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Reimagining Research on Personality, Stress and Cognition in Depressed Older Adults: Reflections on Steffens et al.

  • Paul R. Duberstein
    Correspondence
    Send correspondence and reprint requests to Paul R. Duberstein, Ph.D., Department of Health Behavior, Society and Policy, Rutgers School of Public Health, Rutgers Biomedical and Health Sciences, 683 Hoes Lane, West Piscataway, NJ 08854.
    Affiliations
    Department of Health Behavior (PRD, EK), Society, and Policy, Rutgers School of Public Health, West Piscataway, NJ
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  • Elissa Kozlov
    Affiliations
    Department of Health Behavior (PRD, EK), Society, and Policy, Rutgers School of Public Health, West Piscataway, NJ
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Published:November 19, 2022DOI:https://doi.org/10.1016/j.jagp.2022.11.007
      Steffens et al.
      • Steffens DC
      • Manning KJ
      • Wu R
      • et al.
      Effects of longitudinal changes in neuroticism and stress on cognitive decline.
      add to the growing literature on the contributions of stressors and personality to cognitive impairment in older adults. For more than a decade, prospective studies have examined self-reported personality
      • Duberstein PR
      • Chapman BP
      • Tindle HA
      • et al.
      Personality and risk for Alzheimer's disease in adults 72 years of age and older: a 6-year follow-up.
      and stress
      • Johansson L
      • Guo X
      • Waern M
      • et al.
      Midlife psychological stress and risk of dementia: a 35-year longitudinal population study.
      as predictors of cognitive decline, mild cognitive impairment, and dementia. For more than 3 decades, retrospective studies have repeatedly documented informant-reported personality change in cognitive decline. The article by Steffens et al. might be one of the first, if not the first, to explore the implications of both change in trait Neuroticism (the tendency to experience negative emotions) and change in self-reported stressors for cognitive outcomes.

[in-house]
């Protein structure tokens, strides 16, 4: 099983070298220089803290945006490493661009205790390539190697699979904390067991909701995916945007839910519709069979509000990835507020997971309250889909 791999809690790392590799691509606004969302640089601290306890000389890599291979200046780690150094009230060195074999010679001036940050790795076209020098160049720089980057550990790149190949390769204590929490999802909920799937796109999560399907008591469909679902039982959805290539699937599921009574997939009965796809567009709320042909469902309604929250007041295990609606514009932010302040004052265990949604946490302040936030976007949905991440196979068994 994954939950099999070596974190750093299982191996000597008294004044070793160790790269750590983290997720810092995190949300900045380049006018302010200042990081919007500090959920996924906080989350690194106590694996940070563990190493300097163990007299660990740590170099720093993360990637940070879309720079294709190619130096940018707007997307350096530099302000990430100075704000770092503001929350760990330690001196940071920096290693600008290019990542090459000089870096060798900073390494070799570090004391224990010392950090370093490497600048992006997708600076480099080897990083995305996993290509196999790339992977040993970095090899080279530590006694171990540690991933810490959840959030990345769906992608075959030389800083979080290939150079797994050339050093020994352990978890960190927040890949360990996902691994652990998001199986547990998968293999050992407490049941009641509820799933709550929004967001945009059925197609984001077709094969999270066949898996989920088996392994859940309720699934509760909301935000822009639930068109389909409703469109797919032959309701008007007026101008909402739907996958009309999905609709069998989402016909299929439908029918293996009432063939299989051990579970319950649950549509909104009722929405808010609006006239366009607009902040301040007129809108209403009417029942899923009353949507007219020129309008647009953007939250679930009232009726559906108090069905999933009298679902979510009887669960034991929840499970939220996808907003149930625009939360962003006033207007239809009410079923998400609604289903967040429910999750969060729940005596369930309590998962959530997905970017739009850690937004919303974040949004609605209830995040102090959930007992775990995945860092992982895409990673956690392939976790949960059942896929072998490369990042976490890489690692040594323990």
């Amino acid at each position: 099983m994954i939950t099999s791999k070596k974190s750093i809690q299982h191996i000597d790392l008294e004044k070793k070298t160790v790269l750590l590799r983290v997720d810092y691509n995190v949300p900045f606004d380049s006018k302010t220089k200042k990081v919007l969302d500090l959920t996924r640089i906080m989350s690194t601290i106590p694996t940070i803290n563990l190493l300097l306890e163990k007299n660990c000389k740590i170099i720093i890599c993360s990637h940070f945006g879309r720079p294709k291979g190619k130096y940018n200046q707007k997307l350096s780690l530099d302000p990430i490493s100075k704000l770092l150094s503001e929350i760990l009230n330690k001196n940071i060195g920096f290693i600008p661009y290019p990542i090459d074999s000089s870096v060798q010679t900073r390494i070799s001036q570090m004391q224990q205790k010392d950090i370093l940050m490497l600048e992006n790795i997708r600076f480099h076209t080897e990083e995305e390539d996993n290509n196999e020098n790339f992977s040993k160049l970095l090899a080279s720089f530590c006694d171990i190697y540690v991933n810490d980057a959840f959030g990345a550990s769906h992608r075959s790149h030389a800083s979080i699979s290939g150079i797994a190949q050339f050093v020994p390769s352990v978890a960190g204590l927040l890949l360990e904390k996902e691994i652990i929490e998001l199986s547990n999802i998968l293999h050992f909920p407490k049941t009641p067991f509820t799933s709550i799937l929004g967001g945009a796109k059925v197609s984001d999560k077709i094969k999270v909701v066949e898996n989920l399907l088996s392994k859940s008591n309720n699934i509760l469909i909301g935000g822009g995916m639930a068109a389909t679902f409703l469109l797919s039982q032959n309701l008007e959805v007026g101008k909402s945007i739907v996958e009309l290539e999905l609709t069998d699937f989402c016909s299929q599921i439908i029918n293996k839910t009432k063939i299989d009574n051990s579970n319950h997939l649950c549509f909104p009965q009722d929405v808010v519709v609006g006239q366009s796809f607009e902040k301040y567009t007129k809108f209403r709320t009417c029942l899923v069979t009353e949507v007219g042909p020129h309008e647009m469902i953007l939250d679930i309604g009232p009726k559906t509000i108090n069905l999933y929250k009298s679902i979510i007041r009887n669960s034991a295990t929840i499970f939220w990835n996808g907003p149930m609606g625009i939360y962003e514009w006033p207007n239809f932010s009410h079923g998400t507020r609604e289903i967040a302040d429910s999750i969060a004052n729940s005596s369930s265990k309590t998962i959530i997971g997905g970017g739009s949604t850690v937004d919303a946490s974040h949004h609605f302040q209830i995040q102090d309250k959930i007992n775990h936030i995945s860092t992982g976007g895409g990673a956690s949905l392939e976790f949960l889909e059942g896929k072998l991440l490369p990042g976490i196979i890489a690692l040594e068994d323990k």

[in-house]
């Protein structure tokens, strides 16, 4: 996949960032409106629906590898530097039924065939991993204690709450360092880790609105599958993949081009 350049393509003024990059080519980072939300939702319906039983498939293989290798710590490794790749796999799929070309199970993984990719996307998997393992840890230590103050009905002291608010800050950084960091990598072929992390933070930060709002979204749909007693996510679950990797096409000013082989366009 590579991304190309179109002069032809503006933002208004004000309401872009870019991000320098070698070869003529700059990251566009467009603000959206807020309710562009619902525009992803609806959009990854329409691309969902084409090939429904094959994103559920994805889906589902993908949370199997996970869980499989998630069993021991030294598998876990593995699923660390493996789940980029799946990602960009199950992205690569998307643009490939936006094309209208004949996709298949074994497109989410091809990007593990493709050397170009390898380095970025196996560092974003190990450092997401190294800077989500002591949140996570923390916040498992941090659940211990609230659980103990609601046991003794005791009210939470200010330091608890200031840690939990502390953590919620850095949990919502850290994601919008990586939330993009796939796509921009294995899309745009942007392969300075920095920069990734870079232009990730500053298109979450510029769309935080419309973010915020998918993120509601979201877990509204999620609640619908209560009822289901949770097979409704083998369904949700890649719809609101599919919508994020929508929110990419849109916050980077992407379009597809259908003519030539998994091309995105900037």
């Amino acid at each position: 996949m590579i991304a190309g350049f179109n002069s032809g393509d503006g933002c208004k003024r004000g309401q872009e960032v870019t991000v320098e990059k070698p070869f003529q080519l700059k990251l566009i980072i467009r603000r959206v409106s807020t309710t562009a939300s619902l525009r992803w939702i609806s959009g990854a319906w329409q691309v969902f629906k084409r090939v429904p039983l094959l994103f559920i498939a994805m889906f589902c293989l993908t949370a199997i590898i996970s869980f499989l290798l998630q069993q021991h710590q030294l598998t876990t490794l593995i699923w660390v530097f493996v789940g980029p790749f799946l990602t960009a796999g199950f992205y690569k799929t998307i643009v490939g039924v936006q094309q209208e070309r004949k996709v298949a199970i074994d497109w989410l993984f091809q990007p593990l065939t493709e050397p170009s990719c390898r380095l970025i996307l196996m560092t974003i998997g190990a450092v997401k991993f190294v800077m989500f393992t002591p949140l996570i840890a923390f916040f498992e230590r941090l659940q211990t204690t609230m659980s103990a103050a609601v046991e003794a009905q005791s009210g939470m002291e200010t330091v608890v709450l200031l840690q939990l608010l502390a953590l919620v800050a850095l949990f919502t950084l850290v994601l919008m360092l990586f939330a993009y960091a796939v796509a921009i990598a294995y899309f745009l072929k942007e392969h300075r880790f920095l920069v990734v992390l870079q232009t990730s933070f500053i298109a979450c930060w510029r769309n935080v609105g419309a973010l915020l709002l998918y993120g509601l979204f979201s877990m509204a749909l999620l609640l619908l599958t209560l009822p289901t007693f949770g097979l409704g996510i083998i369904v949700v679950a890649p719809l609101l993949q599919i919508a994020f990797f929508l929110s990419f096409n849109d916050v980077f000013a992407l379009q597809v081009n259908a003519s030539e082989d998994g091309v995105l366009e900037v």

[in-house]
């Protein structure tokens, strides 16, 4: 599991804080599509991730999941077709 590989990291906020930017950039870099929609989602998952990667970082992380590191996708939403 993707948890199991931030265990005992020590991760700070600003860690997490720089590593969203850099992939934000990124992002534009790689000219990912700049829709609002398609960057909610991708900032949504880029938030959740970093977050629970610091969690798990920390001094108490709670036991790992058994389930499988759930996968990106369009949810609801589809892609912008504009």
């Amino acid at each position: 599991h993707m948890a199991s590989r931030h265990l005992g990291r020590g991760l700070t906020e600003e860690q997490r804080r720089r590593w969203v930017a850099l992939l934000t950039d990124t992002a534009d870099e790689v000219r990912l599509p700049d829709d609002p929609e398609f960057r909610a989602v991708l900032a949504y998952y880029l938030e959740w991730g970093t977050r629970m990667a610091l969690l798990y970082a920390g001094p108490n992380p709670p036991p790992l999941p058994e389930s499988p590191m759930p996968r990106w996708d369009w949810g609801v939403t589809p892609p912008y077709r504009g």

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      References

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        • Manning KJ
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        Effects of longitudinal changes in neuroticism and stress on cognitive decline.
        Am J Geriatr Psychiatry. 2022; (in press.)
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      Linked Article

      • Effects of Longitudinal Changes in Neuroticism and Stress on Cognitive Decline
        The American Journal of Geriatric Psychiatry
        • Preview
          The links between late-life depression (LLD), the personality trait of neuroticism, presence of stress and cognitive decline are complex, though some research undertaken in the last two decades has shed light on this area. LLD is associated with later cognitive decline and development of dementia, and presence of neuroticism in older depressed patients has been shown to increase risk of cognitive decline and dementia.1,2 Similarly, greater number of stressful life events has also been associated with greater cognitive decline.
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